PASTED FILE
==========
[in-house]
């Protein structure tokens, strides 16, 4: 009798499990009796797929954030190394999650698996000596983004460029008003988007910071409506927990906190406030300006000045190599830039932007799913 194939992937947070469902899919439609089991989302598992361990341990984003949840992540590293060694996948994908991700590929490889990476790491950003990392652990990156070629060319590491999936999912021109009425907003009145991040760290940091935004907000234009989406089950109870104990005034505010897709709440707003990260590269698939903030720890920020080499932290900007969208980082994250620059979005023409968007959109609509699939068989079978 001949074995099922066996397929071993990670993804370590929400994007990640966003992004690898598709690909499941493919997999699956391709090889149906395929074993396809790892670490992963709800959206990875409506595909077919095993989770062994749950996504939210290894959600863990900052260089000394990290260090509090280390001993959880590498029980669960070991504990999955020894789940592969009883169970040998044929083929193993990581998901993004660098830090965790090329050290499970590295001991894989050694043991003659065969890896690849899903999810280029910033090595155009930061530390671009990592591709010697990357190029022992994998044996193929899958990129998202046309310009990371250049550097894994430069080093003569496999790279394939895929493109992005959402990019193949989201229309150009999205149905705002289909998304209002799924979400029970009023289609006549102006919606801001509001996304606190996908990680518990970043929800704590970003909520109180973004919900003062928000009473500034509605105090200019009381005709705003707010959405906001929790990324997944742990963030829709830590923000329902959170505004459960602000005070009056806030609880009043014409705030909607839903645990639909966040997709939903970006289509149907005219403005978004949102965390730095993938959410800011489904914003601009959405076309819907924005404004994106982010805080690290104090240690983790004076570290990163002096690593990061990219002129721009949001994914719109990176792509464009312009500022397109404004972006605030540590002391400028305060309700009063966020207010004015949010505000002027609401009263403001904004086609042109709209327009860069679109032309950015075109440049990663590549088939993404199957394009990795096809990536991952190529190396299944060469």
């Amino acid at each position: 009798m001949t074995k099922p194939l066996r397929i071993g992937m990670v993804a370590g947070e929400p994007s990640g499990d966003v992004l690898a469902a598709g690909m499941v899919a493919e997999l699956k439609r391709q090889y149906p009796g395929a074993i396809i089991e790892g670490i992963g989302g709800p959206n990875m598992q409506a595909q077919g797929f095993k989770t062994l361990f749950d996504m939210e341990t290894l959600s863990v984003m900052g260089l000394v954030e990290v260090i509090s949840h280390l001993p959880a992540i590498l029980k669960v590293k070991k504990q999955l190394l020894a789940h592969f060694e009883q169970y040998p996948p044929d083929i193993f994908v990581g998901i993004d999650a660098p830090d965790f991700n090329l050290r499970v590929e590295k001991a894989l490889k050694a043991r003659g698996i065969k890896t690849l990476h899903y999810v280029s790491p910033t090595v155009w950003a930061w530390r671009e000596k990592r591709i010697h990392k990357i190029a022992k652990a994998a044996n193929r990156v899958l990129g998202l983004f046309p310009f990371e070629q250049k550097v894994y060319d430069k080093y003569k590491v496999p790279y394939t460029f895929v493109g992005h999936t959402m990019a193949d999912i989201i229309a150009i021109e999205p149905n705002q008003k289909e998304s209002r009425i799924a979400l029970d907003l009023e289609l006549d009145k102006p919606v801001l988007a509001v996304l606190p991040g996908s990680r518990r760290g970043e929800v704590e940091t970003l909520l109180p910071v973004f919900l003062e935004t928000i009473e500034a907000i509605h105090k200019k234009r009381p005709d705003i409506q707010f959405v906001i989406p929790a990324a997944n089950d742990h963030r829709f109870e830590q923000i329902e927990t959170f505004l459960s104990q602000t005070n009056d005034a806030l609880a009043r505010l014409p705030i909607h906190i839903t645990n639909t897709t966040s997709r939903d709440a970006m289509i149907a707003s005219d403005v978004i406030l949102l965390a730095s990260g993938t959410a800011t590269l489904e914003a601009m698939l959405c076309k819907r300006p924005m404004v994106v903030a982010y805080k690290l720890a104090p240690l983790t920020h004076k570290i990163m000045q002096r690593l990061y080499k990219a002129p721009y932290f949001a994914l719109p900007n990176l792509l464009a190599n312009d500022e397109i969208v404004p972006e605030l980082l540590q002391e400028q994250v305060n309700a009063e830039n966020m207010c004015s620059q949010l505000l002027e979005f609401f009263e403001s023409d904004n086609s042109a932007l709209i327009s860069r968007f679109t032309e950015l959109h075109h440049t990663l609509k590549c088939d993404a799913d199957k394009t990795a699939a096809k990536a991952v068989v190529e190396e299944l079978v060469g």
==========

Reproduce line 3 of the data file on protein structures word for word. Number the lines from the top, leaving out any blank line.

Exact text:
């Amino acid at each position: 009798m001949t074995k099922p194939l066996r397929i071993g992937m990670v993804a370590g947070e929400p994007s990640g499990d966003v992004l690898a469902a598709g690909m499941v899919a493919e997999l699956k439609r391709q090889y149906p009796g395929a074993i396809i089991e790892g670490i992963g989302g709800p959206n990875m598992q409506a595909q077919g797929f095993k989770t062994l361990f749950d996504m939210e341990t290894l959600s863990v984003m900052g260089l000394v954030e990290v260090i509090s949840h280390l001993p959880a992540i590498l029980k669960v590293k070991k504990q999955l190394l020894a789940h592969f060694e009883q169970y040998p996948p044929d083929i193993f994908v990581g998901i993004d999650a660098p830090d965790f991700n090329l050290r499970v590929e590295k001991a894989l490889k050694a043991r003659g698996i065969k890896t690849l990476h899903y999810v280029s790491p910033t090595v155009w950003a930061w530390r671009e000596k990592r591709i010697h990392k990357i190029a022992k652990a994998a044996n193929r990156v899958l990129g998202l983004f046309p310009f990371e070629q250049k550097v894994y060319d430069k080093y003569k590491v496999p790279y394939t460029f895929v493109g992005h999936t959402m990019a193949d999912i989201i229309a150009i021109e999205p149905n705002q008003k289909e998304s209002r009425i799924a979400l029970d907003l009023e289609l006549d009145k102006p919606v801001l988007a509001v996304l606190p991040g996908s990680r518990r760290g970043e929800v704590e940091t970003l909520l109180p910071v973004f919900l003062e935004t928000i009473e500034a907000i509605h105090k200019k234009r009381p005709d705003i409506q707010f959405v906001i989406p929790a990324a997944n089950d742990h963030r829709f109870e830590q923000i329902e927990t959170f505004l459960s104990q602000t005070n009056d005034a806030l609880a009043r505010l014409p705030i909607h906190i839903t645990n639909t897709t966040s997709r939903d709440a970006m289509i149907a707003s005219d403005v978004i406030l949102l965390a730095s990260g993938t959410a800011t590269l489904e914003a601009m698939l959405c076309k819907r300006p924005m404004v994106v903030a982010y805080k690290l720890a104090p240690l983790t920020h004076k570290i990163m000045q002096r690593l990061y080499k990219a002129p721009y932290f949001a994914l719109p900007n990176l792509l464009a190599n312009d500022e397109i969208v404004p972006e605030l980082l540590q002391e400028q994250v305060n309700a009063e830039n966020m207010c004015s620059q949010l505000l002027e979005f609401f009263e403001s023409d904004n086609s042109a932007l709209i327009s860069r968007f679109t032309e950015l959109h075109h440049t990663l609509k590549c088939d993404a799913d199957k394009t990795a699939a096809k990536a991952v068989v190529e190396e299944l079978v060469g």